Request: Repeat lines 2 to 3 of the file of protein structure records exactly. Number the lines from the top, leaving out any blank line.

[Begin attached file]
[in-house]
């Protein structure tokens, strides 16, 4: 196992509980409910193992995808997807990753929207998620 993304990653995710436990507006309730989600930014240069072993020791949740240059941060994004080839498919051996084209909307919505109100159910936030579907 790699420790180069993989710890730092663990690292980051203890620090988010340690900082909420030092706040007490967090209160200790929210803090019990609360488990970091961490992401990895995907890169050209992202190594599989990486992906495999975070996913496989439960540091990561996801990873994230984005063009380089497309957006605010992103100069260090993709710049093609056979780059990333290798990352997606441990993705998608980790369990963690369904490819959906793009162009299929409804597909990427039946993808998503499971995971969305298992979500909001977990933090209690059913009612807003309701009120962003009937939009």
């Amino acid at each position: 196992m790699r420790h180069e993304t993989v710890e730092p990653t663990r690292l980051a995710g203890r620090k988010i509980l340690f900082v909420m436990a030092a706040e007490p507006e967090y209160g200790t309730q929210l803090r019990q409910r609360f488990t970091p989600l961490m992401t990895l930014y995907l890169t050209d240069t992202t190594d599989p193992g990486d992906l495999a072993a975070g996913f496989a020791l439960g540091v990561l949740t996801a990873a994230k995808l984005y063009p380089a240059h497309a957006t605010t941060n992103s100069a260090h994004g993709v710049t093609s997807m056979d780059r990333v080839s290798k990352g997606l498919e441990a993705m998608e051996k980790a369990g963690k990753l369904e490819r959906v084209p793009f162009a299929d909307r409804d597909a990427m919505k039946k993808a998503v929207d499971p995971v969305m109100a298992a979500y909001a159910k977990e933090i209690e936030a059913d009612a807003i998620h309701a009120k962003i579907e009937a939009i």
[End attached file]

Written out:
């Protein structure tokens, strides 16, 4: 196992509980409910193992995808997807990753929207998620 993304990653995710436990507006309730989600930014240069072993020791949740240059941060994004080839498919051996084209909307919505109100159910936030579907 790699420790180069993989710890730092663990690292980051203890620090988010340690900082909420030092706040007490967090209160200790929210803090019990609360488990970091961490992401990895995907890169050209992202190594599989990486992906495999975070996913496989439960540091990561996801990873994230984005063009380089497309957006605010992103100069260090993709710049093609056979780059990333290798990352997606441990993705998608980790369990963690369904490819959906793009162009299929409804597909990427039946993808998503499971995971969305298992979500909001977990933090209690059913009612807003309701009120962003009937939009």
């Amino acid at each position: 196992m790699r420790h180069e993304t993989v710890e730092p990653t663990r690292l980051a995710g203890r620090k988010i509980l340690f900082v909420m436990a030092a706040e007490p507006e967090y209160g200790t309730q929210l803090r019990q409910r609360f488990t970091p989600l961490m992401t990895l930014y995907l890169t050209d240069t992202t190594d599989p193992g990486d992906l495999a072993a975070g996913f496989a020791l439960g540091v990561l949740t996801a990873a994230k995808l984005y063009p380089a240059h497309a957006t605010t941060n992103s100069a260090h994004g993709v710049t093609s997807m056979d780059r990333v080839s290798k990352g997606l498919e441990a993705m998608e051996k980790a369990g963690k990753l369904e490819r959906v084209p793009f162009a299929d909307r409804d597909a990427m919505k039946k993808a998503v929207d499971p995971v969305m109100a298992a979500y909001a159910k977990e933090i209690e936030a059913d009612a807003i998620h309701a009120k962003i579907e009937a939009i």